The Kansas City Royals have changed their leader. Gone are the days of Ned Yost, and in comes Mike Matheny. Matheny went to the World Series with the Cardinals years ago, and will look to bring leadership to a young Kansas City team.
The Royals finished the 2020 season with a 26-34 record, and from Sept. 8 until the end of the season, the team’s record was 12-6. They ended on a high note, and they’ll look to build on that momentum. KC was on pace for a 70-win season, and with a few new additions from this offseason, that number is slated to rise.This will be their first season without Royals legend Alex Gordon, as he retired after the 2020 season.
The arrival of Andrew Benintendi gives Royals fans reasons for optimism. The former Boston Red Sox was a stud during his first four years at Fenway. He’ll immediately be the team’s best left-handed batter. This was the Royals’ first surprise move of the offseason when they signed Cleveland legend Carlos Santana. Santana has a chance to lead a young team looking to fill the leadership void left by Gordon. Mike Minor will return for a second run with the Royals on a team-friendly deal. The signings of Santana and Minor are similar deals, with the Royals buying low on a couple of experienced veterans in the short term.
Most notably for the Royals, 2020 was Gordon’s final year. He’s a rare breed of exceptional player that spends his entire major-league career with one team. At his peak from 2011-2014, he was consistently a menace to teams, including Cleveland, once he found his home in the outfield. Gordon’s presence will be missed, both on and off the field.
The starting rotation is where the Royals are going to have to figure out some things.They were a surprisingly effective pitching staff last year, but there are still question marks within the rotation. Brad Keller opens as the ace. Keller had a strong rookie season in 2018, and he bounced back from a rough 2019 by posting a 5-3 record with a 2.47 ERA last season.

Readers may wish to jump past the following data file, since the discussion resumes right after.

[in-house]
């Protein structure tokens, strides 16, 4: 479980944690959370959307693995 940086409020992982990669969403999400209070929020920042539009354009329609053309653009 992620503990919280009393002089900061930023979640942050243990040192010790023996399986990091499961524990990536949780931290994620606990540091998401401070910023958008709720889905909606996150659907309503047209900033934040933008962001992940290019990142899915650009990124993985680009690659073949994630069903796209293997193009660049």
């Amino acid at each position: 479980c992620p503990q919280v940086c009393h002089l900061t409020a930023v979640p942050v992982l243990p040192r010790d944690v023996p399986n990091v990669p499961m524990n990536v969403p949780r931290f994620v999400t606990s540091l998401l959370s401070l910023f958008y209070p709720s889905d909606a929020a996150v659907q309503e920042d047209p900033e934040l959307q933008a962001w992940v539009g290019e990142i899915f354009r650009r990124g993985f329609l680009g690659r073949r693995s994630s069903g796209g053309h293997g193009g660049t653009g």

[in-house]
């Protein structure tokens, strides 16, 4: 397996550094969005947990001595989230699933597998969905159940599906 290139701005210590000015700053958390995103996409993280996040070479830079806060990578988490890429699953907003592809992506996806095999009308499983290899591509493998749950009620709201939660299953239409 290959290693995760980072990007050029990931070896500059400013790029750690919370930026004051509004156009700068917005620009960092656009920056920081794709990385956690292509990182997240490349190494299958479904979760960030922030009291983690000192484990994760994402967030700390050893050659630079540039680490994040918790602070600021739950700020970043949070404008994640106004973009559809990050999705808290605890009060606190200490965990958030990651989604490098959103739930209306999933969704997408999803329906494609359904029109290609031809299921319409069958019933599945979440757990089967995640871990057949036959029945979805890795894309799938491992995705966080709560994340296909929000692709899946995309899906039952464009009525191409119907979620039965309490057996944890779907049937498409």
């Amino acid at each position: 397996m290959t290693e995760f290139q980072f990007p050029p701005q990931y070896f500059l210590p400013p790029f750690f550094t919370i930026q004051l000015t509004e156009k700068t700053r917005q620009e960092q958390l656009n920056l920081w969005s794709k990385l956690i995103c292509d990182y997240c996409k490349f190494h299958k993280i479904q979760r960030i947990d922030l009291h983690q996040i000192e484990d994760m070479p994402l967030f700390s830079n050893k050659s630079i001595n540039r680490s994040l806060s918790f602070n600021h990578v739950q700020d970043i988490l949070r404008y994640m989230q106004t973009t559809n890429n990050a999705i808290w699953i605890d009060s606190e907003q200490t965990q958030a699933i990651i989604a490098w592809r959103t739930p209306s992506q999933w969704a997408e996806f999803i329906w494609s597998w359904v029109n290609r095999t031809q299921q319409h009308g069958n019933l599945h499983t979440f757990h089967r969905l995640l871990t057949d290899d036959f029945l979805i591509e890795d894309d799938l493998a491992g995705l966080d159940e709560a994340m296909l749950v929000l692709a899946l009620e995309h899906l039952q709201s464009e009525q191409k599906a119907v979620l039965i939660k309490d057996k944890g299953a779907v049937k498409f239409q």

Minor returns for a second stint in KC. He’ll be a starter this time around, though. Danny Duffy has some of the best stuff in the majors, but he’s been unable to replicate his successful 2016 campaign. Duffy is entering his 11th season with the Royals, and he posted a 4-4 record last season.
Brady Singer and Jakob Junis will round out the rotation and their wildcards themselves. Both are young and could form a formidable trio with Keller if they all take the next step.Singer was solid in his rookie season, going 4-5 with 63 strikeouts. If Junis can discover his rookie season form, they’d have something special. Junis went 9-3 during his first campaign, but he’s tailed off a bit since, posting 9-12 and 9-14 records before going winless through eight starts in 2020. A rumored move to the bullpen may be the answer.
Kansas City’s lineup will look a bit different. Santana’s arrival will both aid and alter its alignment. Santana will slot in at the first base, which means Hunter Dozier will move back to third base.Benintendi will be the team’s everyday left fielder. Whit Merrifield will be a full-time outfielder, and he’s been one of KC’s most consistent hitters in his five seasons with the team. Michael A. Taylor will play center field, while Nicky Lopez played second base, and he’s one of the best defenders in baseball at the position last season.
Gordon’s departure will be felt, but longtime Royals catcher Salvador Perez is still in the picture. Perez will take the reigns as captain, and he’s coming off batting a career-high .333.
Three Key Pieces
The moment Benintendi was acquired, he became their most important player. He has the potential to be the next great Kansas City Royal. As the staff’s ace, Keller will be one of the keys to success. KC needs him to take that next step after posting an impressive 2.47 ERA. Perez is now the longest-tenured Royal, and he’s been one of the most consistent backstops in the majors over the past decade, both at the plate and behind it.
The Royals may struggle to break the 80-win plateau with so many questions around their rotation. Kansas City may be able to play the role of spoiler, as they end the year with three-game home stints with the Minnesota Twins and Cleveland Indians. According to BetUs.com, the Royals aren’t one of the favorites to win the World Series, as their current Moneyline sits at +11000.